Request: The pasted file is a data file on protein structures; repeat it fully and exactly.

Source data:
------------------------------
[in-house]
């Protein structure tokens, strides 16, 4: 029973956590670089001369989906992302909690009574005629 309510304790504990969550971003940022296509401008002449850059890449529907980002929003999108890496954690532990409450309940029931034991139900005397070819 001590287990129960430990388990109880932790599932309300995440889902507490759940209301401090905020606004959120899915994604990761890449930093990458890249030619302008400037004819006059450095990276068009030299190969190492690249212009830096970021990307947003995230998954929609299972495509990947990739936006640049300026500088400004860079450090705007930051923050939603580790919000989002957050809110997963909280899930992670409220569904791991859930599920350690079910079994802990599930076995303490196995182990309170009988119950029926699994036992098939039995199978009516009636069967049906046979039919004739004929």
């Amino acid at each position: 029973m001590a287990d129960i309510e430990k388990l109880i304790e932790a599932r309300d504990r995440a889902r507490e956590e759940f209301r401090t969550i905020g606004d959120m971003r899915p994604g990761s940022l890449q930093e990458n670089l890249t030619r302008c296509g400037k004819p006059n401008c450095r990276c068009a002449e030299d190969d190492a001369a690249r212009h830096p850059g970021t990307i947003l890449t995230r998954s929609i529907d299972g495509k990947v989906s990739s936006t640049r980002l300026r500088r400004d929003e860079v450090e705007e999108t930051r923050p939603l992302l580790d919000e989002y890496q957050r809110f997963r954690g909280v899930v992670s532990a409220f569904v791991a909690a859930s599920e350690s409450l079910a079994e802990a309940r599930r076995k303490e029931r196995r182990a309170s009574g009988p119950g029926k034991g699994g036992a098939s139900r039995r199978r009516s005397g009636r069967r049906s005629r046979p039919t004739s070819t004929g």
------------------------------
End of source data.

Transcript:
[in-house]
């Protein structure tokens, strides 16, 4: 029973956590670089001369989906992302909690009574005629 309510304790504990969550971003940022296509401008002449850059890449529907980002929003999108890496954690532990409450309940029931034991139900005397070819 001590287990129960430990388990109880932790599932309300995440889902507490759940209301401090905020606004959120899915994604990761890449930093990458890249030619302008400037004819006059450095990276068009030299190969190492690249212009830096970021990307947003995230998954929609299972495509990947990739936006640049300026500088400004860079450090705007930051923050939603580790919000989002957050809110997963909280899930992670409220569904791991859930599920350690079910079994802990599930076995303490196995182990309170009988119950029926699994036992098939039995199978009516009636069967049906046979039919004739004929």
């Amino acid at each position: 029973m001590a287990d129960i309510e430990k388990l109880i304790e932790a599932r309300d504990r995440a889902r507490e956590e759940f209301r401090t969550i905020g606004d959120m971003r899915p994604g990761s940022l890449q930093e990458n670089l890249t030619r302008c296509g400037k004819p006059n401008c450095r990276c068009a002449e030299d190969d190492a001369a690249r212009h830096p850059g970021t990307i947003l890449t995230r998954s929609i529907d299972g495509k990947v989906s990739s936006t640049r980002l300026r500088r400004d929003e860079v450090e705007e999108t930051r923050p939603l992302l580790d919000e989002y890496q957050r809110f997963r954690g909280v899930v992670s532990a409220f569904v791991a909690a859930s599920e350690s409450l079910a079994e802990a309940r599930r076995k303490e029931r196995r182990a309170s009574g009988p119950g029926k034991g699994g036992a098939s139900r039995r199978r009516s005397g009636r069967r049906s005629r046979p039919t004739s070819t004929g």